Sorry, but Melissa recommends that you do a reintroduction. How Melissa eats and how I and others eat AFTER doing a Whole30 and a reintroduction is "riding your own bike" and the only way you can ride your own bike or attain food freedom is with the INFORMATION about exactly how the foods you've eliminated affect YOU. That's the essential information you get only by doing a Whole30 and then doing a thoughtful reintroduction.

People who don't bother with a reintroduction are throwing away half the program. They come back to the forums again and again wondering why and how they have lost all the benefits they saw after doing a Whole30. It's a sad, and unnecessary situation.

How one eats after Whole30 and reintroductions will look different with different individuals. Some people "off road" (eat a cupcake or . . . .) a lot; others don't. Melissa's shared her experience. YOu can look at Tom Denham's posts (moderator) on here for what his mostly Whole30 eating looks like.

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On ‎1‎/‎26‎/‎2017 at 9:59 AM, ArtFossil said:

Sorry, but Melissa recommends that you do a reintroduction. How Melissa eats and how I and others eat AFTER doing a Whole30 and a reintroduction is "riding your own bike" and the only way you can ride your own bike or attain food freedom is with the INFORMATION about exactly how the foods you've eliminated affect YOU. That's the essential information you get only by doing a Whole30 and then doing a thoughtful reintroduction.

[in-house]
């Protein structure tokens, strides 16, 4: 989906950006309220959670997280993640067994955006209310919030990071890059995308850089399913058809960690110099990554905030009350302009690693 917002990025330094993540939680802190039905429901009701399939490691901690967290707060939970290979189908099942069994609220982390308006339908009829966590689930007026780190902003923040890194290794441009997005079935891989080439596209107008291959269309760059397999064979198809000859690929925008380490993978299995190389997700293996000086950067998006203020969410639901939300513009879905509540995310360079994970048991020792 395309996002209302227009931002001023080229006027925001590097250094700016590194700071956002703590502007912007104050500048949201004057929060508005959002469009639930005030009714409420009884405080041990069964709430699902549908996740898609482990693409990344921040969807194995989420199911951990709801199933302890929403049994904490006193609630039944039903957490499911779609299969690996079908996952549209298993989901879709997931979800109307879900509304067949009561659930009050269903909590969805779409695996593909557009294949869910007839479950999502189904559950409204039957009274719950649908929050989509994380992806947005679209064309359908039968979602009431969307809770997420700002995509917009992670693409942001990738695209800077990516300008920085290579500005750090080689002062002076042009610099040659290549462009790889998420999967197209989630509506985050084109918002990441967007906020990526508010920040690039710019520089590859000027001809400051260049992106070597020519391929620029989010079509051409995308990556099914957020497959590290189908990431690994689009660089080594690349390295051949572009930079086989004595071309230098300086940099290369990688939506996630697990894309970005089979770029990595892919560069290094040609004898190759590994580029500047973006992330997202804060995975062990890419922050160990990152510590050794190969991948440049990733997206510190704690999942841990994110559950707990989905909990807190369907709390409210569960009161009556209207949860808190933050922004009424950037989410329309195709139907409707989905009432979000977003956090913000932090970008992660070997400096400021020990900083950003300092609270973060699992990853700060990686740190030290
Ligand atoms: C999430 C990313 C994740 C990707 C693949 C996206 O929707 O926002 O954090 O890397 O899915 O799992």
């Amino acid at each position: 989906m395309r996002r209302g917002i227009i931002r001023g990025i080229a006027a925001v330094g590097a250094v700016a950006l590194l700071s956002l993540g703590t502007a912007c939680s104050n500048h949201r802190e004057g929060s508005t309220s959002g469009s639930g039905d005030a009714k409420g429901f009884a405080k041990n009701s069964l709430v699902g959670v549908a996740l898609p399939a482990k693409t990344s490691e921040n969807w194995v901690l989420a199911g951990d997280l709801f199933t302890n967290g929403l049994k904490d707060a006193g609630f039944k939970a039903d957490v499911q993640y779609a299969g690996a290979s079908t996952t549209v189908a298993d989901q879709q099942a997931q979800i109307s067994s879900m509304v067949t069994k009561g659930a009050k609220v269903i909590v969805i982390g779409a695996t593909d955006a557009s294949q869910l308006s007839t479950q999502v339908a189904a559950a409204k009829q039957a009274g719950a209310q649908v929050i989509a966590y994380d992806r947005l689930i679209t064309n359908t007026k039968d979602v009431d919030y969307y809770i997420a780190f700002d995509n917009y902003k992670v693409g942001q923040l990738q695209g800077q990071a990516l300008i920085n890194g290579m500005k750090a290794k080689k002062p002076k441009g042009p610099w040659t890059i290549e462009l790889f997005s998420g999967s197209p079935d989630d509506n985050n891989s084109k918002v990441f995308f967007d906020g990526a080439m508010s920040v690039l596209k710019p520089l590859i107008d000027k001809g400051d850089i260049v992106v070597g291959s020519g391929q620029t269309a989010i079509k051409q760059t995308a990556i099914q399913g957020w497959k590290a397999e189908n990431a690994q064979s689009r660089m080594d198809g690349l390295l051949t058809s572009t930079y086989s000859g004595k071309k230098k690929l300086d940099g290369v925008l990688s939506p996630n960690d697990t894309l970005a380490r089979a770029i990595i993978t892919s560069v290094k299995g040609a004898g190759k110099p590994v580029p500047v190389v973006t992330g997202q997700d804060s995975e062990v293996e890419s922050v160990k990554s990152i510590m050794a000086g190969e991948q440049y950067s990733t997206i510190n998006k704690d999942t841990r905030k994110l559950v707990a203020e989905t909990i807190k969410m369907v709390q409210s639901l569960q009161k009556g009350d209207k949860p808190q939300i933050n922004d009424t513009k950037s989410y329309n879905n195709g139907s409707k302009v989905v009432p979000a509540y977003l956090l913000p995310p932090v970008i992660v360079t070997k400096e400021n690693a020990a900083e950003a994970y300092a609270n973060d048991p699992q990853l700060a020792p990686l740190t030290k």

People who don't bother with a reintroduction are throwing away half the program. They come back to the forums again and again wondering why and how they have lost all the benefits they saw after doing a Whole30. It's a sad, and unnecessary situation.

How one eats after Whole30 and reintroductions will look different with different individuals. Some people "off road" (eat a cupcake or . . . .) a lot; others don't. Melissa's shared her experience. YOu can look at Tom Denham's posts (moderator) on here for what his mostly Whole30 eating looks like.